OnScreen Display Menu
The 27GN750 can be configured with the lone OSD joystick found right below the LG logo in front of the screen. Luckily, it’s not too much of a hassle as the OnScreen Display menu is fast, well laid out, and easy to understand.
Clicking the joystick presents you with a number of options, one of which gives you access to the ‘Gamer Mode’ menu which essentially allows you to flip through the built-in image presets. It also provides you with an overview of the vital configurations the monitor is currently running on. At a quick glance you can see the state of the refresh rate, adaptive sync, HDR, Response Time and the ‘DAS Mode’. The Dynamic Action Sync, or DAS Mode, is LG’s display technology to reduce input lag and provide responsive gaming.
The main menu is your standard affair and should feel familiar if you have ever tinkered around with a monitor before. It gives you access to various display settings like brightness, contrast, gamma, and more, as well as several gaming-oriented features like Black Equalizer and Response Time.
The Black Equalizer settings brightens darker areas in games so you are never surprised by an enemy hiding in the shadows. However, you don’t really need this feature because when was the last time you were sniped by someone hiding in the shadows in a game of Warzone, or in Overwatch?
The Response Time feature allows you to make the panel more responsive. But the panel is fast enough to never warrant going above the default ‘Fast’ setting (the ‘Faster’ setting might introduce trailing and artifacts so it's best to stay away from it anyway.
On paper, the LG 27GN750 has pretty average specifications that it neither exceeds, nor underdelivers on. It packs in a 27” IPS panel with a 1920 x 1080 resolution, 240Hz refresh rate, 1ms response time, 400 cd/m2 brightness, and 1000:1 contrast ratio.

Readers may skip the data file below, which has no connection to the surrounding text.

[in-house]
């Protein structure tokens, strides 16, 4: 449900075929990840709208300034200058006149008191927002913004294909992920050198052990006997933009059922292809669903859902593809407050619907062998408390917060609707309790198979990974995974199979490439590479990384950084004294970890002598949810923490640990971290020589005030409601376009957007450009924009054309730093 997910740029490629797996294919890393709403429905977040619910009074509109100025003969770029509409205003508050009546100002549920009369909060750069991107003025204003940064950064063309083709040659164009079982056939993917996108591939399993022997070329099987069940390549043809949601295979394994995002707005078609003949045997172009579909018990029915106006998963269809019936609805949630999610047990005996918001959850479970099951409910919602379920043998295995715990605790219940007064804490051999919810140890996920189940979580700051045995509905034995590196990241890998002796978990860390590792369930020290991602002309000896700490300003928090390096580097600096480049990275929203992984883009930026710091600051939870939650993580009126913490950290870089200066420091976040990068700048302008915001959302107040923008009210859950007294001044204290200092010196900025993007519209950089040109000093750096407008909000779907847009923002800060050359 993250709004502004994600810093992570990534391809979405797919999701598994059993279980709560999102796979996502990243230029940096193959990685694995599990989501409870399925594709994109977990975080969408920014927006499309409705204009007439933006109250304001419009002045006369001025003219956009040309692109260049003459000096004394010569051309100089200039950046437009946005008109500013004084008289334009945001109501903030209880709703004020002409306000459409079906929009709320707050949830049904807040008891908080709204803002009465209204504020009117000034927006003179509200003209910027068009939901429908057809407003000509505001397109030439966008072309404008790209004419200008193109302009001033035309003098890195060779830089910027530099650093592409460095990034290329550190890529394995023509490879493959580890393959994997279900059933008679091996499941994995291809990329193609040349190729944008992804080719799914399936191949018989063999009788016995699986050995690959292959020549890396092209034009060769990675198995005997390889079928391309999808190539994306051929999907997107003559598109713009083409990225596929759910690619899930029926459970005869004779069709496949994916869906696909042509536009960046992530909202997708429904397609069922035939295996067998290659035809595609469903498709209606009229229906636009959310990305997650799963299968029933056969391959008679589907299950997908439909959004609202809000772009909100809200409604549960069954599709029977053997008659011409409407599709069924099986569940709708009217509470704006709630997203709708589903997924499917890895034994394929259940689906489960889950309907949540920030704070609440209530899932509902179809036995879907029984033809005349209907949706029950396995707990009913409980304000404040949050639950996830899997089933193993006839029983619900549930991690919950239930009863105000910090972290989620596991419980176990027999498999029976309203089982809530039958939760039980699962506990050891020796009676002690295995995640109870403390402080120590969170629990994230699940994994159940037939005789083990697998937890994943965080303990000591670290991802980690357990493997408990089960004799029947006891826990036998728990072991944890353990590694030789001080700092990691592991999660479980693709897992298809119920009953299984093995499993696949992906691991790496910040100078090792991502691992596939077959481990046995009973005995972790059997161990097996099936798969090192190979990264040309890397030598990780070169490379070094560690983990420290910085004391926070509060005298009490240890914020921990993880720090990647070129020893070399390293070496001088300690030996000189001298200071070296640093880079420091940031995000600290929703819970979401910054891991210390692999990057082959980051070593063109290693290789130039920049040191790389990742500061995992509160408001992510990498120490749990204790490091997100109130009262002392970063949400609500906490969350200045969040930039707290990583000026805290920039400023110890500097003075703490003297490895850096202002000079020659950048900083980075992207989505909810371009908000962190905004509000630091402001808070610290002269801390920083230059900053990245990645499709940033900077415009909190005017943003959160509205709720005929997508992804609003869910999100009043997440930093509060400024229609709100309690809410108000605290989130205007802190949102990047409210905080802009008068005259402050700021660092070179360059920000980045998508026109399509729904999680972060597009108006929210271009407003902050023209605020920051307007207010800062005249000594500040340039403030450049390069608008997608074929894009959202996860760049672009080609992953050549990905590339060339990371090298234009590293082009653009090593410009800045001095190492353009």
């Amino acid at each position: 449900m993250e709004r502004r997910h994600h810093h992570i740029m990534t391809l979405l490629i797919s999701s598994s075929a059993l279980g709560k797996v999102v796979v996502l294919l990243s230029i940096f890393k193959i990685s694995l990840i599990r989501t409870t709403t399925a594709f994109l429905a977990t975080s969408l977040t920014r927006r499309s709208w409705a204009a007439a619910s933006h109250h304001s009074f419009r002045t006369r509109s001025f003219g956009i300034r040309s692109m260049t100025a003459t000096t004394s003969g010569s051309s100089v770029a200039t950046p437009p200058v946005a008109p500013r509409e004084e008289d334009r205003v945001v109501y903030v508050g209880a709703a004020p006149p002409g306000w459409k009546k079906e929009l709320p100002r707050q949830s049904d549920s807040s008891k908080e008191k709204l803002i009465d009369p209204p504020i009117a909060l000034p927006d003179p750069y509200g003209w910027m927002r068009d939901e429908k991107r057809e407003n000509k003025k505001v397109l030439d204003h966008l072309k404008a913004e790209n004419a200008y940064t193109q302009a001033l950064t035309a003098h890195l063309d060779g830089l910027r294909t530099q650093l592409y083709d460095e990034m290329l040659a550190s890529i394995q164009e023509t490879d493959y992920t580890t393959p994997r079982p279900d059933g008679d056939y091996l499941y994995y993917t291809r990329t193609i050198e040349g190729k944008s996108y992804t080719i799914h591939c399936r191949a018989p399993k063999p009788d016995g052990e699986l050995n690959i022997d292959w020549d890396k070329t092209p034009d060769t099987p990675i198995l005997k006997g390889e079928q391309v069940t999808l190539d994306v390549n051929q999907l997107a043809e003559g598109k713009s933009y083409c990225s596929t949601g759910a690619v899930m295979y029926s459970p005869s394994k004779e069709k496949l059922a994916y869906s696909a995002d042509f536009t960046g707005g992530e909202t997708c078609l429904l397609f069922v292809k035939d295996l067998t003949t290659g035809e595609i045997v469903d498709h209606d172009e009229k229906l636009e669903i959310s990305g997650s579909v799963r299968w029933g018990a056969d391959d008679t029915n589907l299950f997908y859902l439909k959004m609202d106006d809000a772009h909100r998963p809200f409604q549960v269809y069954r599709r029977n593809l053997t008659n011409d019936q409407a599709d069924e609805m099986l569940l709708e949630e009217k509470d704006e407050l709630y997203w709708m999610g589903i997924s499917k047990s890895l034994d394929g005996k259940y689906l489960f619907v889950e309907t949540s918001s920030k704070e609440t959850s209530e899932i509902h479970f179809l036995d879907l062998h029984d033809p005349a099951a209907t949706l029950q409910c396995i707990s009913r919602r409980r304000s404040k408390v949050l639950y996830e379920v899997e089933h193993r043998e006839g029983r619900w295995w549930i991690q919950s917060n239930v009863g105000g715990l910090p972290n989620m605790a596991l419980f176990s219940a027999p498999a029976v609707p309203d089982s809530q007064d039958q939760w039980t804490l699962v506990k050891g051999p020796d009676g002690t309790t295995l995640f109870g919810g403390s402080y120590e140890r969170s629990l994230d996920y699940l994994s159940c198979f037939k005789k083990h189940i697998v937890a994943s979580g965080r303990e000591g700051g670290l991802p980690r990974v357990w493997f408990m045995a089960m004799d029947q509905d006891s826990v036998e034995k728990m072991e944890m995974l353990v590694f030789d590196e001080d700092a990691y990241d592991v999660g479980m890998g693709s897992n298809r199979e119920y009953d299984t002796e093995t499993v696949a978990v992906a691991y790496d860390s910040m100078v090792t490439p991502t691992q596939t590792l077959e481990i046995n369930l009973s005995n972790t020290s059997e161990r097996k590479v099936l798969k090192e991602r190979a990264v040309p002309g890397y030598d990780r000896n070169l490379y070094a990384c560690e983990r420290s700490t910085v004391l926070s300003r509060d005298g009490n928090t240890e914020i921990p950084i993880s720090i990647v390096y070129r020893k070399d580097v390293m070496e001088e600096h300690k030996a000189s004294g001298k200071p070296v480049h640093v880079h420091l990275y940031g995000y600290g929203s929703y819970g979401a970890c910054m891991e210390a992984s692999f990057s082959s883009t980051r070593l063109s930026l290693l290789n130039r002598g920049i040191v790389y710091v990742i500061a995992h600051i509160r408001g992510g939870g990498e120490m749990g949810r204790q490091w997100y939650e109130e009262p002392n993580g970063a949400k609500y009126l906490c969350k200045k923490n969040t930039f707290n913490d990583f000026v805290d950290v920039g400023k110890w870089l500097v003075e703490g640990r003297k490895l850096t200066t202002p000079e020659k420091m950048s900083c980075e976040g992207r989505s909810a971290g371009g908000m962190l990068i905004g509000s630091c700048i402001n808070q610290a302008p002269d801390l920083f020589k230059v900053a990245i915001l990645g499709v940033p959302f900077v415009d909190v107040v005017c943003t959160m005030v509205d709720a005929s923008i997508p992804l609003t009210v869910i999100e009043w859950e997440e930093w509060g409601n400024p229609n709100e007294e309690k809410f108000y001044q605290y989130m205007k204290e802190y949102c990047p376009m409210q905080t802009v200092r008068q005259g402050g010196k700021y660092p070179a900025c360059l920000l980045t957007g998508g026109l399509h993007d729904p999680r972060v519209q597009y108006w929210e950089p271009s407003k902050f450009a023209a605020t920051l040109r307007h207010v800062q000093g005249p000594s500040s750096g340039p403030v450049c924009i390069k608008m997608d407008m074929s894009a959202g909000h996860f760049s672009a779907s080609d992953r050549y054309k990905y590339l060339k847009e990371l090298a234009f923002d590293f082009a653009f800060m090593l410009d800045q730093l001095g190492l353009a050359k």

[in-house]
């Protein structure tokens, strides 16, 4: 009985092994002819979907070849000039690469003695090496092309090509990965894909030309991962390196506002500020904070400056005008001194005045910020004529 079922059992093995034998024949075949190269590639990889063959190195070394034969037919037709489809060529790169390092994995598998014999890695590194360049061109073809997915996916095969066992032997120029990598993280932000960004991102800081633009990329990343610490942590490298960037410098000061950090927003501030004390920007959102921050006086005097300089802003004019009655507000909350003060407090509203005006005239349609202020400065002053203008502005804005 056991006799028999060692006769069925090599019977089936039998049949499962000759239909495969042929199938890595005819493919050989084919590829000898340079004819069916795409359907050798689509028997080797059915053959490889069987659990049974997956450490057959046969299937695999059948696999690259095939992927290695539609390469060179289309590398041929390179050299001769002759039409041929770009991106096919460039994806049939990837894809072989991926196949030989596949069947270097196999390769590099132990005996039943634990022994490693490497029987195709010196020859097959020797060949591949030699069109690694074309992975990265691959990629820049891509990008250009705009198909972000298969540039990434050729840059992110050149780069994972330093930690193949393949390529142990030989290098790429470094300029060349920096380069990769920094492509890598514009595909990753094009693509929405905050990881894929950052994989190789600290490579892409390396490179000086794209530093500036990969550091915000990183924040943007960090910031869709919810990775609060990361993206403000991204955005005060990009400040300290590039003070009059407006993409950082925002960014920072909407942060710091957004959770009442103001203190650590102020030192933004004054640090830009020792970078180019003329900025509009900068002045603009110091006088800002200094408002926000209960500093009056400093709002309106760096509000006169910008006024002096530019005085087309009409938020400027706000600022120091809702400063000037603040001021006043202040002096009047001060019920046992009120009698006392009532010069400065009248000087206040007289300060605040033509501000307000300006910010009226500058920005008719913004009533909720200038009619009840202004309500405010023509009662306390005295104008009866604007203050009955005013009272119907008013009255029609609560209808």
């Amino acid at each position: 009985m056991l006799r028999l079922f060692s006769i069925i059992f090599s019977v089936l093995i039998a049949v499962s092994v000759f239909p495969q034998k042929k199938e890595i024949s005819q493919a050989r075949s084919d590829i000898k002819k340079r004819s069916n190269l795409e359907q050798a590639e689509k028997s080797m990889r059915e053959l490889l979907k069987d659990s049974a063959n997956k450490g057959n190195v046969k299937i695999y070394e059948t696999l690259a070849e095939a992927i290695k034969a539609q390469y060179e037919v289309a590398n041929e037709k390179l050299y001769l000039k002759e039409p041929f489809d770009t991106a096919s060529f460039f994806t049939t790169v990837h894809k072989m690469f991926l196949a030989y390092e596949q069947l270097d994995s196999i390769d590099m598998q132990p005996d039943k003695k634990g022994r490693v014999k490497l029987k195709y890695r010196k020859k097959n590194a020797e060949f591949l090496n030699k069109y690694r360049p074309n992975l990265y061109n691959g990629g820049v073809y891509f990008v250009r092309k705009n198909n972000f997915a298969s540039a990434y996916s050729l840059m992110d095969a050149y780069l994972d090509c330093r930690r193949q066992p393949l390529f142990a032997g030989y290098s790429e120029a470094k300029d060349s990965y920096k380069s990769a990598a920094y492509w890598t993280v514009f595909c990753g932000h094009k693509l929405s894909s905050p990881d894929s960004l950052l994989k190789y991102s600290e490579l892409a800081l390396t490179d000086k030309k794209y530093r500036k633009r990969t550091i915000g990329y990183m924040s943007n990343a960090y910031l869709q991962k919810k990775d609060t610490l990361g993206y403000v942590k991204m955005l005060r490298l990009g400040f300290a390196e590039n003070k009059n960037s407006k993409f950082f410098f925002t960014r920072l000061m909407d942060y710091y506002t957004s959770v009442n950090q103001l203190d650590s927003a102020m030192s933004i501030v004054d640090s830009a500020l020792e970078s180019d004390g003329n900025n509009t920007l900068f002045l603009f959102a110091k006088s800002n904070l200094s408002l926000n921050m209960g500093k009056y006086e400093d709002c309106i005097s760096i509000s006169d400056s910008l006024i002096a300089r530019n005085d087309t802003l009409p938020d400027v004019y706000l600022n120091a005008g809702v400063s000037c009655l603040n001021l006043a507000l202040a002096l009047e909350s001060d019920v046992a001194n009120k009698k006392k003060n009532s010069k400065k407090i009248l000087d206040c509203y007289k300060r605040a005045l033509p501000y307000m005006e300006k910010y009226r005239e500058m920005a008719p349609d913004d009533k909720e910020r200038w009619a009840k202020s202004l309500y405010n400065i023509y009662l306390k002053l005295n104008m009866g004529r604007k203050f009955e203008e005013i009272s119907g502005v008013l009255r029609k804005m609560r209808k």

The most immediately noticeable thing about the 27GN750 - and something that many would scoff at - is that it’s a 1080p panel on a 27” screen. Usually, this means rampant pixelation around text and images due to the low pixel density around the screen.
However, the 27GN750 surprisingly doesn’t suffer from such an artifact. In fact, the resolution looks perfectly native on the 27” screen, with no pixelation whatsoever. This is a pretty impressive feat from LG and should ease worries for those that might be hesitant to opt for a larger screen.
In terms of image quality, the 27GN750 is a fine performer. Since it’s an IPS panel, it has a much wider color gamut than a TN panel. It’s able to render colors and gradients with ease, even though it does have a tendency to oversaturate on some hues. The extra saturation doesn’t interfere with daily usage and is mostly fine while gaming, but those that expect to do any sort of photo editing might have to temper their expectations. Viewing angles are excellent as they always are on IPS screens. There is some blue tinting, but it’s not noticeable while watching a movie or playing a game.